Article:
Amal Clooney, Victoria Beckham and Catherine Zeta-Jones all have one health problem in common – they all suffer from bunions.
Regardless of fame, fortune or stature, bunions - medically known as hallux valgus - inflict pain and discomfort of thousands of women.
But are bunions a result of wearing badly fitting shoes, or something else? Here are a few facts about the painful podiatry pest and what you can do to relieve the pain of them:
What exactly is a bunion?
Dave Wein, podiatrist at Carnation Footcare, explains that a bunion generally comprises two elements.
Firstly, where the big toe (known medically as the hallux), rotates and moves away from the middle of the body at its joint, and the bone behind the big toe that forms the other half of the joint (known as the first metatarsal), rotates and turns into the middle of the body.
This enlarged joint then rubs against shoes, causing a protective, fluid filled sac (known as a bursa) to form over the rubbed area.
This often becomes inflamed and painful or sore.
Why do some people suffer from them?
Dave explains: “Generally 23% of all adults suffer from bunions to some extent but they are more prevalent in women over 65 years. The exact cause of bunion formation remains unclear but it is believed to result from a number of factors rather than just one.”
Are bunions hereditary?
In some cases, yes, says Dave.
“A hereditary component has been identified, which is stronger in men than women, even though women have a higher prevalence of bunions,” he says.
“The presence of a first metatarsal that rotates and turns into the middle of the body (known medically as metatarsus adductus) from birth is associated with the development of a bunion.
“Hypermobility, such as Ehlers-Danlos syndrome and other connective tissue disorders like rheumatoid arthritis that have a hereditary component can lead to the development of bunions.”
Is it true that bad shoes cause bunions?
“Even though footwear is logically implicated in the cause of bunions it remains scientifically unclear,” Dave comments.
“However, shoes that are not long enough in children and that are not wide enough in adults are associated with bunion formation. High-heeled shoes worn by women are also associated with bunion formation and are likely to be the answer why women have a higher incidence of bunions than men.”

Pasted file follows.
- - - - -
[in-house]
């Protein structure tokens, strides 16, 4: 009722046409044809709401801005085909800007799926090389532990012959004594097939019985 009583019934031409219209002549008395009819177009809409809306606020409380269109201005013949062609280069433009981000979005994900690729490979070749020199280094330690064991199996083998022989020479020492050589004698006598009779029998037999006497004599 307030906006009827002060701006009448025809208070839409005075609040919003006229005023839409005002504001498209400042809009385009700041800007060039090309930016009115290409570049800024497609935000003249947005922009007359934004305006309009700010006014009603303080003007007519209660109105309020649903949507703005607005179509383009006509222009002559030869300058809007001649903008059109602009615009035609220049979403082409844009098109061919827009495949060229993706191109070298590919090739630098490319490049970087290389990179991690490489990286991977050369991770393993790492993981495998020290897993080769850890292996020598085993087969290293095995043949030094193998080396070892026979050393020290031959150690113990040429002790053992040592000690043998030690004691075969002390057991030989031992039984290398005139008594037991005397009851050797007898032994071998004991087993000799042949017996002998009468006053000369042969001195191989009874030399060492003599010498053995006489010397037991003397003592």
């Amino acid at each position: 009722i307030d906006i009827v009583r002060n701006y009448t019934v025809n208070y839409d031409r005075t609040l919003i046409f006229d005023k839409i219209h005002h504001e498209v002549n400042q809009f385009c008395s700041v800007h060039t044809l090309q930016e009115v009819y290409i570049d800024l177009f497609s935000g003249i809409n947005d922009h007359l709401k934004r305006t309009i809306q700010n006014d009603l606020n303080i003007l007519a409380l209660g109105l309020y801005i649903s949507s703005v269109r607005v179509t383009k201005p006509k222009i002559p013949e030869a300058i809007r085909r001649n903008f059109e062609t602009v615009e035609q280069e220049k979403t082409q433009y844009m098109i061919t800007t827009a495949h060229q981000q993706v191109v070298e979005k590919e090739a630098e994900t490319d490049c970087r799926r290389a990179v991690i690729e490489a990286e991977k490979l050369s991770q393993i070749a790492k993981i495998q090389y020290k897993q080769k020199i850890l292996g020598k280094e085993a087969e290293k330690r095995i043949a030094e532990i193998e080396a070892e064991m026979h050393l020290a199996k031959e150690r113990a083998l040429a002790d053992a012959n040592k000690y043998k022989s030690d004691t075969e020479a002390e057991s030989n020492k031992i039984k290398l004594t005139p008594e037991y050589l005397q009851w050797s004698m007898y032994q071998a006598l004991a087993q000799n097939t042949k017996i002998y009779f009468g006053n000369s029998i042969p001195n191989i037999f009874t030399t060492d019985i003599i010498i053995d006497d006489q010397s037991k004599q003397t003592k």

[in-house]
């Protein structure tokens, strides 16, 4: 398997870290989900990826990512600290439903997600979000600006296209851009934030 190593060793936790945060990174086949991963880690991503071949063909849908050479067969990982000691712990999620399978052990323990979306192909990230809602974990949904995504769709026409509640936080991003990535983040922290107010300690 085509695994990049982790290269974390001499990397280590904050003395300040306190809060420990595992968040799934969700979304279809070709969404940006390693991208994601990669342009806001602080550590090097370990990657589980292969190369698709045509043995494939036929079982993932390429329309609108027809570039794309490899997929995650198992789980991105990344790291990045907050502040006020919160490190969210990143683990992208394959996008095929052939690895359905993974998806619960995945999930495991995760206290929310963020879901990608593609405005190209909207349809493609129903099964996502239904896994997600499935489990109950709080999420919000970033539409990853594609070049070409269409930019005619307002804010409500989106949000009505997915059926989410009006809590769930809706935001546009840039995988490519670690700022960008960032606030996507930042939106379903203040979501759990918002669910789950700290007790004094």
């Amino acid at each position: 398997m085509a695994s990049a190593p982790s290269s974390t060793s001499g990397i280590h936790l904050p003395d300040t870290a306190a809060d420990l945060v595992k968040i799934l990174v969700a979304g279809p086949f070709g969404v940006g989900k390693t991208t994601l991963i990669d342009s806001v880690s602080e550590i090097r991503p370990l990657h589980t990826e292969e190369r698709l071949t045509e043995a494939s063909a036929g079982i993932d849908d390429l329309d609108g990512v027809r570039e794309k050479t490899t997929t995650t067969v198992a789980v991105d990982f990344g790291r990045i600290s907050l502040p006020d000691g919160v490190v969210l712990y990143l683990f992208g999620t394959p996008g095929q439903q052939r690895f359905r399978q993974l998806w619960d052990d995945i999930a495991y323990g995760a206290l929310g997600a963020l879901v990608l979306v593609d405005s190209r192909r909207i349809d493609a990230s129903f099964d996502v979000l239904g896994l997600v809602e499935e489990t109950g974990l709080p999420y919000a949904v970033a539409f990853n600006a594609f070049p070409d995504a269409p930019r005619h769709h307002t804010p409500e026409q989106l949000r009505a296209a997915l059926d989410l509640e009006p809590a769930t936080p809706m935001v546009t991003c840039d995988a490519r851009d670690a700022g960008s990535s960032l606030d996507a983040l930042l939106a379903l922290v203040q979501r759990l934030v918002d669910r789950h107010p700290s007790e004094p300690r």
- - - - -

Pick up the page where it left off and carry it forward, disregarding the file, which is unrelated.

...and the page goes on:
Can you ever get rid of them, or is surgery the only way?
Unfortunately, it’s extremely unlikely you could correct a bunion once it’s formed without surgery – but you can help them, along with the pain and symptoms associated with them.
“The symptoms caused by a bunion can be treated and successfully reduced through the use of good fitting footwear, protective padding, foot exercises, massage and sometimes manipulation, rigid and/or elastic taping, external splints, Marigold Therapy and non-steroidal anti-inflammatory medication.
“Even the amount of deformity in the big toe can be reduced providing the big toe joint has sufficient flexibility.
“For true bony correction of the bunion though, surgery is necessary but should really only be considered if there is no relief from non-surgical treatments and there is a high degree of daily pain. Purely cosmetic surgery where there is no pain or other symptoms, given the potential risks from surgery, is inadvisable.”
How can you make shoes more comfy when you have bunions?
Dave advises: “When choosing shoes ensure that they are the correct length i.e. your longest toe is not touching the end of the toe area (toe box) and there is sufficient width in the toe box to accommodate the increase in your forefoot width.
“This may not be fully possible if your bunion is quite prominent, so choose shoes of a softer flexible material to allow expansion without an increase in friction to your bunion. If you are wearing open shoes choose a pair where the open area does not end over your bunion, or if there is a strap then this should not cover your bunion.
“When wearing heels avoid a pointed toe box, keep the wearing time to a minimum to prevent friction to the bunion and remove the shoes where possible during the period of wearing. At all times ask yourself, ‘Are my shoes comfortable?’ If not, change them and always have your feet measured before buying any new pair as your foot dimensions may have changed.”
What bunion exercises are there to relieve the pain?
According to Dave, there are a number of exercises you can do to strengthen both the muscles that arise and finish within the foot (intrinsic muscles) and those that start outside of the foot but end in the foot (extrinsic muscles or calf muscle) “to achieve symmetry of motion”.
4 bunion exercises:
1. Place an elastic band around both big toes on each foot, then turn the feet outwards, placing a stretch on the big toes and hold for 1 minute then relax for 1 minute, repeat five times.
2. Firmly grasp your big toe and rotate it in as large a circle as is comfortable at the big toe joint for 10-15 seconds clockwise and anticlockwise. If you have painful arthritis, however, do not perform this exercise as it may aggravate the condition.
3. Using a towel wrap it around the big toe and pull the towel back towards you whilst at the same time pushing your big toe downwards against the pull for around 4-5 seconds, repeat 15 times per day.
4. Place a towel on carpeted floor and using all your toes by curling them, pull the towel back towards you, repeat once in the morning and once at night.